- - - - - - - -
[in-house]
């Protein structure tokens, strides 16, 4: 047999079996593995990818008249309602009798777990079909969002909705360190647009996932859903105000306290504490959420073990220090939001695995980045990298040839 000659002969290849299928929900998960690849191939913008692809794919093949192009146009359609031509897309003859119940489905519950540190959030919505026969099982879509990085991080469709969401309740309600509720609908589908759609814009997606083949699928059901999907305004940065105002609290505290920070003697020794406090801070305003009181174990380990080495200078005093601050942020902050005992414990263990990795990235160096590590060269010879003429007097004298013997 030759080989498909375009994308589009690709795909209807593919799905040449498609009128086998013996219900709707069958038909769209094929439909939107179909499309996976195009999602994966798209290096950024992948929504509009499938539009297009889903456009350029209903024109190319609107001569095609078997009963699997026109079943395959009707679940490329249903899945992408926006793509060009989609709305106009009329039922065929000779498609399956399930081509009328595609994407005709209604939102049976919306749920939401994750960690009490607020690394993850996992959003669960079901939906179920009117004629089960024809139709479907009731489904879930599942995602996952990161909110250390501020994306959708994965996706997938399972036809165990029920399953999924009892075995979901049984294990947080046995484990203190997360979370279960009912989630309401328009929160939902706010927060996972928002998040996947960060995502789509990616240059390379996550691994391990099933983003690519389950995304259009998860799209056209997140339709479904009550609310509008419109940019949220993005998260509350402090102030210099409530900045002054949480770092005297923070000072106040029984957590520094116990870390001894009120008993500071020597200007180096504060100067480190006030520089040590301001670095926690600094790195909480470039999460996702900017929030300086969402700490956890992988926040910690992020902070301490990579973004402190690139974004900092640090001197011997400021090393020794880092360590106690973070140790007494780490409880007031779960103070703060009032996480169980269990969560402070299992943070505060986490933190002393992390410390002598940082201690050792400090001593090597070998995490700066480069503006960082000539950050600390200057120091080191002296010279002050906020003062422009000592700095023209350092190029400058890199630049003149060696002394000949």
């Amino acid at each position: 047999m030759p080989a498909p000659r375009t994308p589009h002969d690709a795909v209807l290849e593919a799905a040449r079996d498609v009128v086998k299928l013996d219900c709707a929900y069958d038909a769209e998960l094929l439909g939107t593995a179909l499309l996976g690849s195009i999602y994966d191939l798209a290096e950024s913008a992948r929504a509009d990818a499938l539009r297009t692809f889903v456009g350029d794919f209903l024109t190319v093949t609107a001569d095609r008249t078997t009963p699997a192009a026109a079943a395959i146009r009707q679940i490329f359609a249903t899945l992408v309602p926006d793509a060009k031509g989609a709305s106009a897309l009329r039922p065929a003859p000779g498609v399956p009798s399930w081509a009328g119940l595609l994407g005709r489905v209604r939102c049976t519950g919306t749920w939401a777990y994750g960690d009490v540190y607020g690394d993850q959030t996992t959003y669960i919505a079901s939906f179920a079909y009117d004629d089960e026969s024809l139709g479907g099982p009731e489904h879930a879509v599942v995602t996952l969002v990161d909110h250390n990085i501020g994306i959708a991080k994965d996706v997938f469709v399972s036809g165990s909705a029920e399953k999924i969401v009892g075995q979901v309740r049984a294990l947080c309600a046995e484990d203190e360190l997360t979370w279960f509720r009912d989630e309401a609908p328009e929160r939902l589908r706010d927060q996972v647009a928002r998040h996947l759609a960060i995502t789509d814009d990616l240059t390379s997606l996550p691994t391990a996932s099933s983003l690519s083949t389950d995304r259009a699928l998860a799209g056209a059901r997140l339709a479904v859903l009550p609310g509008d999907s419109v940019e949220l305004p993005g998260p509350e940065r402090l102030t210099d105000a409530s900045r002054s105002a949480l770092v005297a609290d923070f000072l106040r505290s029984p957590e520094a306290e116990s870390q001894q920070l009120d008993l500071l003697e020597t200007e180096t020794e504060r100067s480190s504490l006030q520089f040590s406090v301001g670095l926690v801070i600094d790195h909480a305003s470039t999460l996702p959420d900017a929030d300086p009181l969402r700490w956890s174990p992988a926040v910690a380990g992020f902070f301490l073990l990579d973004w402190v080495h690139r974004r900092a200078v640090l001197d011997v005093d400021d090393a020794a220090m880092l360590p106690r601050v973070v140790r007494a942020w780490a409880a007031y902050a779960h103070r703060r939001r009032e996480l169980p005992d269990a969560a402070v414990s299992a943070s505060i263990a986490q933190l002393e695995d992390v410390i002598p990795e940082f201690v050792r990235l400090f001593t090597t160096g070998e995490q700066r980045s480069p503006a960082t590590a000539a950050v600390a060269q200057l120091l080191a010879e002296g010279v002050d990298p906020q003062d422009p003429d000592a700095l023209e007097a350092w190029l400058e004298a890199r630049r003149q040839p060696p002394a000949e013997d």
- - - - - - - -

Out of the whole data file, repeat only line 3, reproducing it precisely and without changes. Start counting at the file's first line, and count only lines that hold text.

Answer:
């Amino acid at each position: 047999m030759p080989a498909p000659r375009t994308p589009h002969d690709a795909v209807l290849e593919a799905a040449r079996d498609v009128v086998k299928l013996d219900c709707a929900y069958d038909a769209e998960l094929l439909g939107t593995a179909l499309l996976g690849s195009i999602y994966d191939l798209a290096e950024s913008a992948r929504a509009d990818a499938l539009r297009t692809f889903v456009g350029d794919f209903l024109t190319v093949t609107a001569d095609r008249t078997t009963p699997a192009a026109a079943a395959i146009r009707q679940i490329f359609a249903t899945l992408v309602p926006d793509a060009k031509g989609a709305s106009a897309l009329r039922p065929a003859p000779g498609v399956p009798s399930w081509a009328g119940l595609l994407g005709r489905v209604r939102c049976t519950g919306t749920w939401a777990y994750g960690d009490v540190y607020g690394d993850q959030t996992t959003y669960i919505a079901s939906f179920a079909y009117d004629d089960e026969s024809l139709g479907g099982p009731e489904h879930a879509v599942v995602t996952l969002v990161d909110h250390n990085i501020g994306i959708a991080k994965d996706v997938f469709v399972s036809g165990s909705a029920e399953k999924i969401v009892g075995q979901v309740r049984a294990l947080c309600a046995e484990d203190e360190l997360t979370w279960f509720r009912d989630e309401a609908p328009e929160r939902l589908r706010d927060q996972v647009a928002r998040h996947l759609a960060i995502t789509d814009d990616l240059t390379s997606l996550p691994t391990a996932s099933s983003l690519s083949t389950d995304r259009a699928l998860a799209g056209a059901r997140l339709a479904v859903l009550p609310g509008d999907s419109v940019e949220l305004p993005g998260p509350e940065r402090l102030t210099d105000a409530s900045r002054s105002a949480l770092v005297a609290d923070f000072l106040r505290s029984p957590e520094a306290e116990s870390q001894q920070l009120d008993l500071l003697e020597t200007e180096t020794e504060r100067s480190s504490l006030q520089f040590s406090v301001g670095l926690v801070i600094d790195h909480a305003s470039t999460l996702p959420d900017a929030d300086p009181l969402r700490w956890s174990p992988a926040v910690a380990g992020f902070f301490l073990l990579d973004w402190v080495h690139r974004r900092a200078v640090l001197d011997v005093d400021d090393a020794a220090m880092l360590p106690r601050v973070v140790r007494a942020w780490a409880a007031y902050a779960h103070r703060r939001r009032e996480l169980p005992d269990a969560a402070v414990s299992a943070s505060i263990a986490q933190l002393e695995d992390v410390i002598p990795e940082f201690v050792r990235l400090f001593t090597t160096g070998e995490q700066r980045s480069p503006a960082t590590a000539a950050v600390a060269q200057l120091l080191a010879e002296g010279v002050d990298p906020q003062d422009p003429d000592a700095l023209e007097a350092w190029l400058e004298a890199r630049r003149q040839p060696p002394a000949e013997d």